The Next Re-bundling Will Be Multi-Media (Video, Music, Games, News)

And tech is beating media to the punch

Mike Raab
Published in
10 min readAug 23, 2019


Photo courtesy of the author.

AsAs consumers bemoan the disaggregation of their favorite TV shows from Netflix into Disney+, HBO Max, NBCUniversal, and other streaming apps, it’s worth remembering that in the past 20 years of media, we’ve seen a continual unbundling and re-bundling of content. For those paying attention, one comment from James Barksdale, the former CEO of Netscape, has seemed especially prescient in regards to the media and entertainment ecosystem:

“… there’s only two ways I know of to make money-bundling and unbundling” — James Barksdale

Music has moved from bundled (albums), to unbundled (single songs, iTunes), to centrally bundled (Spotify, Apple Music). News and magazines have similarly moved from bundled (print subscriptions), to unbundled (free digital access), and are currently transitioning back to bundles (digital subscriptions). We’re also in the early stages of both video games and even movie theaters evolving into bundled, subscription models as opposed to single-transaction businesses.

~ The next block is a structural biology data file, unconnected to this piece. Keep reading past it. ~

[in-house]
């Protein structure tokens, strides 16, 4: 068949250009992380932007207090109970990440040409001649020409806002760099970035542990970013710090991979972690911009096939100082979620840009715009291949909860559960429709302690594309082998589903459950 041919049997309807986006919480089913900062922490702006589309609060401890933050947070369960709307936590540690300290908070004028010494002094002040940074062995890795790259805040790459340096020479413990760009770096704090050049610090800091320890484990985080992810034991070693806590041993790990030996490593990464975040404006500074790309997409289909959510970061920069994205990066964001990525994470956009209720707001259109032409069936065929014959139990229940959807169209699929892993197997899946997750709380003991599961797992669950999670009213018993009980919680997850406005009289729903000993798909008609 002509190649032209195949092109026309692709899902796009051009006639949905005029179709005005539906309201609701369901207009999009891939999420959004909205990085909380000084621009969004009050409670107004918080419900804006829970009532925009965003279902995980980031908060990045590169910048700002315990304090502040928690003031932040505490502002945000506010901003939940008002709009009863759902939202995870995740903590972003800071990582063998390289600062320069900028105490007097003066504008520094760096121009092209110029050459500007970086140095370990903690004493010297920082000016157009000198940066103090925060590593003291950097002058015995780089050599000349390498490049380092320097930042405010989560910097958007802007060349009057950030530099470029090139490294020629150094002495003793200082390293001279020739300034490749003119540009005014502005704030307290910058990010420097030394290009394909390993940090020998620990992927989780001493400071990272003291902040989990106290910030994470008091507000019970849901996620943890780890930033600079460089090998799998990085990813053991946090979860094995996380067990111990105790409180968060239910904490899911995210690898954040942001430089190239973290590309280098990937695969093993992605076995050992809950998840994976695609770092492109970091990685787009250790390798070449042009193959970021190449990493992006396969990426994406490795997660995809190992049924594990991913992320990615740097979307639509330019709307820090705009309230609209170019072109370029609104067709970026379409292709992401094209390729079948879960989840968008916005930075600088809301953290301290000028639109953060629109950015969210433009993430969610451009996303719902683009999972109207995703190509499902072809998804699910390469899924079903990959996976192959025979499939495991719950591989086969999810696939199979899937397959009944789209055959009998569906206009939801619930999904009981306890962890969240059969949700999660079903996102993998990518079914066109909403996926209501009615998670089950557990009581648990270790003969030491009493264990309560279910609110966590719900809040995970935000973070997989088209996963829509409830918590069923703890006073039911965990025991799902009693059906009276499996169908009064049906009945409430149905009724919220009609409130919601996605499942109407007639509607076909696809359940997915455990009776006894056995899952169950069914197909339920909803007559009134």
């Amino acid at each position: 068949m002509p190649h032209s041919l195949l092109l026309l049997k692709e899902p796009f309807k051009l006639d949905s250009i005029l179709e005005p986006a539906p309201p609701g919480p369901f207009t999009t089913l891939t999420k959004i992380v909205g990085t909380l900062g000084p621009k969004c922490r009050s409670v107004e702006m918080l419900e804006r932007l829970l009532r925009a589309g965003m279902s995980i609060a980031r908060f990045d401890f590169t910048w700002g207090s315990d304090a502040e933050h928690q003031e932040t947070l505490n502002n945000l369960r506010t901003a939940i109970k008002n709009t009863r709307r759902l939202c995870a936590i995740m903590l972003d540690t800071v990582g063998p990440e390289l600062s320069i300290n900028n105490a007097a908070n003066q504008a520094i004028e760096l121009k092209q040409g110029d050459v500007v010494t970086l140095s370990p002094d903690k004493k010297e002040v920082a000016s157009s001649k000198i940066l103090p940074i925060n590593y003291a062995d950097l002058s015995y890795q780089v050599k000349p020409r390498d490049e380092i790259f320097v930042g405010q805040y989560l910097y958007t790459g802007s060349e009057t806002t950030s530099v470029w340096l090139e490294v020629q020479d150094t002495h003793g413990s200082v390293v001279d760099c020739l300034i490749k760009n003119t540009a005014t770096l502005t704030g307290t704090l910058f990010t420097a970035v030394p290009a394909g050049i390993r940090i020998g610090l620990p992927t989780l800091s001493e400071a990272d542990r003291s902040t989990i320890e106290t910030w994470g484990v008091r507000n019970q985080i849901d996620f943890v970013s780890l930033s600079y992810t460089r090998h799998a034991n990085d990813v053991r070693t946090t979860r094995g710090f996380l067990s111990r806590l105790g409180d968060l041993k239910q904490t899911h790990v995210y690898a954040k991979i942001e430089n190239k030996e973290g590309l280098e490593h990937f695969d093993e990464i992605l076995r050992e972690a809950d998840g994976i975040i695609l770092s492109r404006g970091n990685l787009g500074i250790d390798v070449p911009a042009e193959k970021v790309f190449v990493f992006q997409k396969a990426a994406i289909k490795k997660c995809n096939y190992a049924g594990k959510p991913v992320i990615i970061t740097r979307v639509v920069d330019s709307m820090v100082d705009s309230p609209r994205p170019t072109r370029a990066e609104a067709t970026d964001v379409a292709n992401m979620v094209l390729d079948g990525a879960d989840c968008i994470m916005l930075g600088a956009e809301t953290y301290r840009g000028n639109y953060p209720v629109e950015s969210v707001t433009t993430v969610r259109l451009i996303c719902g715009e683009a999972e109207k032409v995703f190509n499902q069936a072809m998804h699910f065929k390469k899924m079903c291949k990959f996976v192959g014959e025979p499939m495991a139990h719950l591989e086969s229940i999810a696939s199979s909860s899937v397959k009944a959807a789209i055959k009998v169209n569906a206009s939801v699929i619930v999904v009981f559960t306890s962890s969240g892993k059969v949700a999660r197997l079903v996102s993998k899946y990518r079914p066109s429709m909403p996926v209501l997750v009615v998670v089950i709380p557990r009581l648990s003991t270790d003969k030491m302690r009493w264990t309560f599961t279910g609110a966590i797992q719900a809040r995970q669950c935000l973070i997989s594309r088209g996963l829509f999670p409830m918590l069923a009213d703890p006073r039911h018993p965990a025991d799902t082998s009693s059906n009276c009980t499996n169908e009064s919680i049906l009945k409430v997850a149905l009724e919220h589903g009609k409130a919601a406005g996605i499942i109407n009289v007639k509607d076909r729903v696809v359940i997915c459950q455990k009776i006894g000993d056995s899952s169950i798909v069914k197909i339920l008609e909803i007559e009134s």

While cable subscribers once begged to pay for only the channels that they watched, Netflix spoiled viewers by aggregating some of the best TV and film content of all time in a one-stop-content-shop that cost customers a fraction of the price of a cable subscription.

As consumers navigate this shifting media landscape, they’re coming to terms with the possibility that they’ll need to subscribe to more and more services for entertainment. It’s not unrealistic that your average consumer will be paying regular monthly subscriptions for music (1 subscription), video on demand (2 to 4+ subscriptions), news (2 to 3+ subscriptions), audiobooks and podcasts (??? subscriptions), and cloud-gaming services (who knows?).

If the history of media (or James Barksdale) tells us anything, it’s that there will eventually be a re-bundling of this video content, perhaps in something that looks like Cable 2.0. Perhaps though, it won’t just be video content that’s re-bundled. What if instead services across these entertainment categories are bundled and offered to users at a discount? This seems to be the future that tech companies are strategically planning for.